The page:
No small business can afford to do things half as well as the competition or to be right 50 percent of the time or to get halfway to its financial goals. But we see a lot of business owners whose website and e-commerce business are set up for selling but not set up for success. The difference is huge. We offer four must-do’s for your business in today’s world: You can implement them one at a time, if you prefer to work toward a goal rather than leap on it, but in our opinion you need to address all four of these areas to be successful at e-commerce.
1–Have a mobile strategy. In a recent survey, Web.com contacted 500 small business owners and asked them about their mobile marketing strategies and plans. While only 14 percent of the surveyed companies have a stand-alone website for customers using a mobile device like a smartphone or a tablet, 84 percent of those that do said their mobile sites had brought them an increase in new business activity.
A press release about the Web.com survey results says that small businesses are “lagging behind in mobile search strategy” and “are missing out on consumers trying to find them via a smartphone device.” Is that you? Time to address this.
2–Redesign for a small screen. Now that smartphones (with search capabilities) outnumber mobile phones without search, the imperative is here for businesses to make sure smartphone users can access their sites without frustration. That means no slow-loading, media-heavy landing pages. Try to view your site on a small screen and see if you’re happy with the results. Validator.w3.org is a free site that allows you to test your site’s mobile capabilities.
Step two is to see how other businesses have tweaked their websites for a mobile audience. Inc. magazine suggests various examples to follow in their recent How to Create a Mobile Strategy for Your Business article.
Another consideration is keywords. Are mobile users employing the same terms that desktop users type in? Instead of “shoe stores Manhattan,” perhaps they are inputting “shoes lower east side” or “sandals NYC.” Google Adwords helps you find the terms specific to mobile that your customers may be using, reports an article on Search Engine Watch.
Finally, give your mobile site a unique URL so it gets found by the search engine bots, separately from your main site—giving you twice the searchability.
3–Make it easy for shoppers to buy. This is a no-brainer, but sometimes it takes a while to learn how to do this well. Where is the call to action on your website? Is it on every page? Jim Currie, the director of marketing services for Pamlab, emailed to say an essential e-commerce practice is to “allow your online customers to choose to purchase at any point in their search/discovery process. The common mistake is to treat the process as linear and only allow them to make the purchase at the end.”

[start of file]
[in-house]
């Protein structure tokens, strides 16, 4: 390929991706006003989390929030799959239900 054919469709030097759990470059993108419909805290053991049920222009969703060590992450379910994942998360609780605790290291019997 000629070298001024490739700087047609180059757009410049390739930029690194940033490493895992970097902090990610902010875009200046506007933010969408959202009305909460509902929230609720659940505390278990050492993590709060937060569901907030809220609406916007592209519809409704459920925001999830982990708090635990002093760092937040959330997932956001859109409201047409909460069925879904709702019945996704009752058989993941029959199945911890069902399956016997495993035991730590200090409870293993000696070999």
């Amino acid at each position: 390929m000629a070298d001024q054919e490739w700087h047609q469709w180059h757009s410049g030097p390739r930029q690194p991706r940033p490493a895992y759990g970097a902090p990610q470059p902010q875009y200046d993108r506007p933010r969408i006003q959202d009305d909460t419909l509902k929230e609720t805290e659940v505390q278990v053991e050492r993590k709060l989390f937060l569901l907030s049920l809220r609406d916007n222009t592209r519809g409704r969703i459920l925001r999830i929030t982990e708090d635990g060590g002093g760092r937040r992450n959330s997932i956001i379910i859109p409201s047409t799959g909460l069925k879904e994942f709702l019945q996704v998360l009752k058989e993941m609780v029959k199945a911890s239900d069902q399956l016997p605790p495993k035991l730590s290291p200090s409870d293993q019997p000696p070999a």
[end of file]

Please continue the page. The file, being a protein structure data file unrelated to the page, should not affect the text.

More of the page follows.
Another way to make it easy for web shoppers to buy is to send offers to prior customers and get them to drop back into your e-commerce store. Amy Wright, a business consultant, emailed to say: “My biggest lesson was follow up, follow up, follow up! There’s so much more money in contacting customers who have already purchased from you than most business owners imagine. And it’s cheaper than marketing to brand new customers because they already know you and feel comfortable with you and your product or service.”
4–Focus on good customer service. Internet selling can seem cold and faceless. For your part, you’re not meeting anyone face-to-face in the aisles of your store or at the cash register at checkout, and from your customer’s standpoint, the same holds true. That’s why successful e-commerce entrepreneurs demonstrate there’s a person behind the site.
Wade Benz, owner of USimprints, which sells promotional items, started making a bigger effort to provide “world-class friendly service” to customers about nine months ago. All sales reps and customer service agents went through training in advanced customer service techniques at that time, Benz said in an interview, and since then USimprints’ reorder business has grown by about 35 percent. Referrals also climbed.
In an e-commerce business, he believes, “it is still crucial to build relationships with your customers.” He said the number-one technique his staff employs is to treat customers “the way we want to be treated.” That might mean sending flowers for a death in the family or an email with birthday wishes. (USimprints sells mainly to the B2B market, with a typical order worth about $600, Benz said.) Every customer is contacted “within a week after we get an order,” he said, to learn if everything was right with the order. “We do it for quality assurance purposes, but the agents also ask at that time if the customer wants to set up a reorder.”
Every six weeks, the customer gets a personalized e-mail or phone call. “It’s not automatic, it’s truly customized to every customer,” said Benz. The idea is “just to check in with them and ask if there are any projects they are working on.”
E-commerce is not just about sales, it’s not just about having technology that works, it’s primarily about serving customers and making their ordering easy and reordering easier still.